This story is more than just about exploitation of young women.  It is also about the disintegration of a marriage.  The story could be uncomfortable, at times, but I think that it was an important story for readers.  Sex slavery is such a horrible, but current, topic and one that is important for people to be informed about.  Some of the story could be a bit slow but I really enjoyed reading it, anyway.  The characters were not the best, in this book.  I really enjoyed the characters in Bohjalian's The Sleepwalker but the characters is The Guest Room were very awkward.  When Alexandra sp…

The Breakdown by B.A. Paris

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Cass, a teacher who lost her mother after a long struggle with dementia, is driving home from a party on a stormy night.  Her husband, Matthew, warns her against taking a shortcut home because he worries for her safety in such weather.  Cass decides to take the shortcut anyway and sees a woman who appears to be broken down on the side of the road.  Cass stops for a moment to help the woman but is frightened when she thinks it might be a scam and drives away.  After she arrives home, Cass learns that the woman in the car was murdered and someone she had met before.  Cass is deeply disturbed by the tragedy and feels guilty that she didn't try to help the woman.  Soon, Cass begins to suffer from bouts of memory loss, making plans and purchases that she can't remember later.  Then there's the phone calls.  Almost every day, sometimes multiple times a day, Cass answers a call from an unblocked number and a caller who is ominously silent.  Is Cass experiencing a nervous breakdo…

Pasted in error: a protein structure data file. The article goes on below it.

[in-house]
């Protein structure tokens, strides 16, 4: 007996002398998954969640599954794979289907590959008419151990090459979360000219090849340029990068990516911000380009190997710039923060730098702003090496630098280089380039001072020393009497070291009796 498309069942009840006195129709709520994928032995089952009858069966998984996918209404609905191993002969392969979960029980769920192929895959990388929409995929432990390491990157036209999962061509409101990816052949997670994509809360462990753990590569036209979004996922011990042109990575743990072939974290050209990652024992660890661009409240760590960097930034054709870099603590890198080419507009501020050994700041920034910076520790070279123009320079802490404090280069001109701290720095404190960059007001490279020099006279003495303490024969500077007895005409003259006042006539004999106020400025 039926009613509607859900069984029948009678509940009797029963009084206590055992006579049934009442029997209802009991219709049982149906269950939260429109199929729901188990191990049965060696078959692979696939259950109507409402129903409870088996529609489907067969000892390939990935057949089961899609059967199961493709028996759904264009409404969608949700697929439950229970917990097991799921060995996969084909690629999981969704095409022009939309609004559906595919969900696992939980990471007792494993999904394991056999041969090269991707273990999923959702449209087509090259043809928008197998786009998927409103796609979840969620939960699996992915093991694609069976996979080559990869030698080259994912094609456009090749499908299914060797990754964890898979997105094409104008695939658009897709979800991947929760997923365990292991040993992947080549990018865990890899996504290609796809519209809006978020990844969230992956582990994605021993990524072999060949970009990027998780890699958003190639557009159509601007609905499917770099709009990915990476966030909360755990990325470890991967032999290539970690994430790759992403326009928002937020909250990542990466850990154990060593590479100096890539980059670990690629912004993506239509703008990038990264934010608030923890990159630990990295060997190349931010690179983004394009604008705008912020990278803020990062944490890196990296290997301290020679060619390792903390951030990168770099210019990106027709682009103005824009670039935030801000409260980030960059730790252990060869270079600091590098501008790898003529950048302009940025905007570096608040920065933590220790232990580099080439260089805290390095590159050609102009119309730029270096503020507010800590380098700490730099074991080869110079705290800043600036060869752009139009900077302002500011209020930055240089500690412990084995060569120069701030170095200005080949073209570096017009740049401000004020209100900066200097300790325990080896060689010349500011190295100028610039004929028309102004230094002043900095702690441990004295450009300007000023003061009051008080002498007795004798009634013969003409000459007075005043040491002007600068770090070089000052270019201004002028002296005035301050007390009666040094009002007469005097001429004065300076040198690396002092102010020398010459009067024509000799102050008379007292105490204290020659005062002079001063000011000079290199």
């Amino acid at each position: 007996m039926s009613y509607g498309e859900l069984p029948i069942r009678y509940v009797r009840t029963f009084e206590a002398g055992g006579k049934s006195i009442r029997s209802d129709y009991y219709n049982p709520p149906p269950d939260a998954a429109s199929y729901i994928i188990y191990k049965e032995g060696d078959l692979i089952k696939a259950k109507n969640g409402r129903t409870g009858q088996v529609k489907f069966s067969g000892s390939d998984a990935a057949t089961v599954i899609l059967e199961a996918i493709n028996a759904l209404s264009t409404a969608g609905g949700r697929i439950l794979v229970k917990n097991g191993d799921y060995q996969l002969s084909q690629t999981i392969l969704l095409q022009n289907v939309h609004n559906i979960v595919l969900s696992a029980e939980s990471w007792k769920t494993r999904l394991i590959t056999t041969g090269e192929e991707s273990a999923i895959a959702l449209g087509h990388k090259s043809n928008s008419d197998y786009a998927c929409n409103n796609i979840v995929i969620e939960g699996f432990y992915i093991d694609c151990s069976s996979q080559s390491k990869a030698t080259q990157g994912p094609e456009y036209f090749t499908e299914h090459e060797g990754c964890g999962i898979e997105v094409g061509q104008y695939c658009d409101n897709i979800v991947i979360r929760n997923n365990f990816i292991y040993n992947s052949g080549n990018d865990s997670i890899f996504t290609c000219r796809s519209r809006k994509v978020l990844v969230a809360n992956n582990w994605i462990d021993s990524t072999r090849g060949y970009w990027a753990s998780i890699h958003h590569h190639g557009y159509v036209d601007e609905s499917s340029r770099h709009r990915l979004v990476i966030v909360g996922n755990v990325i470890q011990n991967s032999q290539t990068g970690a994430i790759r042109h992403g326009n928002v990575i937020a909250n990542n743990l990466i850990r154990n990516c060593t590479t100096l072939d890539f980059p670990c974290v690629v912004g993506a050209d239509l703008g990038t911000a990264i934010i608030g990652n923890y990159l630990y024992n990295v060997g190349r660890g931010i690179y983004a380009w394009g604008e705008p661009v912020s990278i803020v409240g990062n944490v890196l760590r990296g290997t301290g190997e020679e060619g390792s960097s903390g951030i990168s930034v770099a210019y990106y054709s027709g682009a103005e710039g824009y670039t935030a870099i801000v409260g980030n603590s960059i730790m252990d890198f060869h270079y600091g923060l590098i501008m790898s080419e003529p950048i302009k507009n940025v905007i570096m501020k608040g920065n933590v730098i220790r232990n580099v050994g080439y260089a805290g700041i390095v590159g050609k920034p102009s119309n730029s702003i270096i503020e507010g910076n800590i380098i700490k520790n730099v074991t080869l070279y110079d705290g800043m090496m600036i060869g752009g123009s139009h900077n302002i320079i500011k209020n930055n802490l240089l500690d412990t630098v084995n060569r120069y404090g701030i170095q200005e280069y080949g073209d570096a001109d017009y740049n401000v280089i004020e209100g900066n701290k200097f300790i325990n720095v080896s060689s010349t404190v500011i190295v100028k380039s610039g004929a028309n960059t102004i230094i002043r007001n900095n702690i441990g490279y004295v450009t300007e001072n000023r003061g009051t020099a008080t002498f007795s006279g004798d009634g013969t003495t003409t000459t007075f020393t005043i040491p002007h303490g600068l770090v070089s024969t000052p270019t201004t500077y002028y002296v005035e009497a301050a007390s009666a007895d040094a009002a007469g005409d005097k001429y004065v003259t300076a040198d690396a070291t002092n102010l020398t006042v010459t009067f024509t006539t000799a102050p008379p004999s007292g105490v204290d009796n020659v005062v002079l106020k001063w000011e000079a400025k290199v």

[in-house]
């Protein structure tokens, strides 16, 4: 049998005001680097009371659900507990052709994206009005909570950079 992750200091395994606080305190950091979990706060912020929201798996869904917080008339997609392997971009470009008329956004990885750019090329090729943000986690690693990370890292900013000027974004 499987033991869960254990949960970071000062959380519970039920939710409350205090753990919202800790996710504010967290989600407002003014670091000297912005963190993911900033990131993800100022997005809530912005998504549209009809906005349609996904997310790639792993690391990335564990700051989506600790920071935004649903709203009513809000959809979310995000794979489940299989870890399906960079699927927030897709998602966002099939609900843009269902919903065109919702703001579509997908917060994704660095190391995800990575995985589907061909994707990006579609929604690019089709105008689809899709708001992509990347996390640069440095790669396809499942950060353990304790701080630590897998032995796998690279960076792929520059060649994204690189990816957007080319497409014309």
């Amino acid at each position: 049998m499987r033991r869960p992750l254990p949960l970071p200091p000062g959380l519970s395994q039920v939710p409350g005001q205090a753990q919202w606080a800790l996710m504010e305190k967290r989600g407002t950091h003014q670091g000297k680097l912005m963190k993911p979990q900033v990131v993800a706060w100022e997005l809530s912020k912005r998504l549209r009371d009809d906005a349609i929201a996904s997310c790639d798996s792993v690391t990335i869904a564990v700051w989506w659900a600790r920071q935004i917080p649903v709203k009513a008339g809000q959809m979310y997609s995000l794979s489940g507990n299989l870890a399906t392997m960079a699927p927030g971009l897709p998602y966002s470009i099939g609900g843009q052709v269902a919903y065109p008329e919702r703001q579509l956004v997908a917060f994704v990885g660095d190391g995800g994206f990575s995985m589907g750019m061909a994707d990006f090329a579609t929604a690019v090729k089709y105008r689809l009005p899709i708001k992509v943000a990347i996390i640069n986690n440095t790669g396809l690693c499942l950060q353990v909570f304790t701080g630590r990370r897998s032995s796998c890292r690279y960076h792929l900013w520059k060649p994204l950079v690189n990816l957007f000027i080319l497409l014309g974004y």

Every Last Lie by Mary Kubica: A Review

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I first heard of Mary Kubica's books when I had finished Gone Girl by Gillian Flynn and was looking for similar fiction.  Kubica's books came recommended and I picked up The Good Girland fell in love with Kubica's thrillers.  I was so excited when I heard that she would be writing another book and got my hands on it as soon as I could.  I was not disappointed!

Clara is mother to Maisie and Felix, a four-day old infant, and wife to Nick, a dentist at an upscale dental office that is bleeding money.  Nick takes Maisie to dance class one day to give Clara time to rest and take care of Felix but he ends up in an accident that leaves him fatally injured while Maisie is virtually unharmed and seems to be unaware of what happened.  Clara is understandably heartbroken and believes that there may have been foul play when Maisie starts to have nightmares and flashbacks involving a man in a black car.  Not getting the attention she would like from the police, Clara decides to invest…